Author Therese Greenwood’s memoir of the Fort McMurray wildfire, What You Take With You: Wildfire, Family and the Road Home, was a Finalist for the 2020 Alberta Book Publishing Awards from The Book Publishers Association of Alberta (BPAA). Nominated in the Trade Non-fiction category, What You Take With You: Wildfire, Family and the Road Home was published by the University of Alberta Press. An eyewitness account of the Fort McMurray wildfire and evacuation, the book is also about the physical and emotional artifacts we carry with us in times of crisis.
Therese’s short crime fiction has appeared across Canada and the U.S. and she won the 2019 Spur Award from the Western Writers of America for her story “Buck’s Last Ride” in Kill As You Go, her 2018 short story collection. She is a three-time Finalist for the Arthur Ellis Award, Canada’s top mystery writing prize, and has co-edited two short crime fiction anthologies.
Therese has also worked as a reporter and editor and spent a decade as a weekly CBC Radio correspondent. Her feature stories and columns have appeared in publications ranging from the Globe and Mail to Cottage Life, and she has a Master’s degree in journalism.
DAY 1 (December 8, 2022)
December 8, 2022 will each feature a one-day invite-only workshop for high school students and youth in Anzac who are interested comic book and graphic novel creation. Mi’kmaw comic writer Brandon Mitchell will lead the workshop from concept to completion. If you are interested, please contact Programs Coordinator, Hanna Fridhed at email@example.com or (587)-674-1625 ext. 104.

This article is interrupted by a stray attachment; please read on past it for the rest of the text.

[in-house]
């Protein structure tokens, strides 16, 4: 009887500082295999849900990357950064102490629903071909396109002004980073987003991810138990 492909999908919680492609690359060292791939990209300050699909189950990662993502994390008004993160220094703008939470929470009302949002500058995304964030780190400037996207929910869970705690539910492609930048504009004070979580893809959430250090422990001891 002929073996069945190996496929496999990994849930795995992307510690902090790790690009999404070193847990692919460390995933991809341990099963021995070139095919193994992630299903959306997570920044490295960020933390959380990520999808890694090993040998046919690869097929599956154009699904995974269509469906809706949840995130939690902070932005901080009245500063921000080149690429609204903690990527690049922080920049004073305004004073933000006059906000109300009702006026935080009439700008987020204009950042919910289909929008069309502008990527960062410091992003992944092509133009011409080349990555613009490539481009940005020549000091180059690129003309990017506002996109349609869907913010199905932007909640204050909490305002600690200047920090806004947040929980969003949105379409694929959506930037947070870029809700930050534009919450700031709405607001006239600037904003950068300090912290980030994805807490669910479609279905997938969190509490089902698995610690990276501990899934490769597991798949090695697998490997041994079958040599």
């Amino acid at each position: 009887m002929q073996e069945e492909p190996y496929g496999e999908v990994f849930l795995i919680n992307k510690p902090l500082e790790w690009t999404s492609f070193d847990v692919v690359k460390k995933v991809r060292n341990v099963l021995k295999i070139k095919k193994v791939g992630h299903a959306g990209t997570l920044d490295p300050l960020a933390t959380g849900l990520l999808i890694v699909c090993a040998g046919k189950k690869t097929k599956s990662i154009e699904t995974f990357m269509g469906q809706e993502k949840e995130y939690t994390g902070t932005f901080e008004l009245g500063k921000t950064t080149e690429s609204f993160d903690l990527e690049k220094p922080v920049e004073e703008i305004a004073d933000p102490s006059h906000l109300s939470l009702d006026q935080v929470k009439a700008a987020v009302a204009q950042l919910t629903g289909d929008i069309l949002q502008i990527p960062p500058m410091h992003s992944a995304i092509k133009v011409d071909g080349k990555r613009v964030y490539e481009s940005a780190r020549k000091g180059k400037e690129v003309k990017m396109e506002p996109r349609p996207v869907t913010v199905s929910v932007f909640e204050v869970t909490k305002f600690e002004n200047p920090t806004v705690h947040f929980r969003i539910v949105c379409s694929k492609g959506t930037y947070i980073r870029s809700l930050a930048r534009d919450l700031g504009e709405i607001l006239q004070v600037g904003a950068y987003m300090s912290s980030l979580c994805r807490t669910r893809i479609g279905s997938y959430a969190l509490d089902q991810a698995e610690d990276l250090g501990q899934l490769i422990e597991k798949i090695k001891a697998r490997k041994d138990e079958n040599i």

DAY 2 (December 9, 2022)
During the day, Mi’kmaw comic writer Brandon Mitchell will be leading another one-day invite-only workshop for high school students and youth located in Fort McKay. If you are interested, please contact Programs Coordinator, Hanna Fridhed at firstname.lastname@example.org or (587)-674-1625 ext. 104.
The evening of December 9 will feature a public documentary screening of ‘Searching for Winnetou‘ directed by Drew Hayden Taylor. Searching for Winnetou explores the controversy surrounding cultural appropriation of Indigenous culture in an innovative, hilarious, unnerving, yet inspiring way. For years Drew Hayden Taylor, prolific playwright and author of dozens of Canadian-Indigenous books, has noticed a high proportion of German tourists visiting Canada, many who have come looking for a real “Indianer” experience (what Germans call the North American Native lifestyle). Inevitably, almost every one of these Germans will relate stories of Winnetou: Germany’s most famous, but mythical, Apache warrior. The film is a fascinating exploration of “cultural appreciation vs appropriation” from the perspective of one of Canada’s most beloved Native writers.
Register to attend this screening via Eventbrite. (Click image to register)
DAY 3 (December 10, 2022)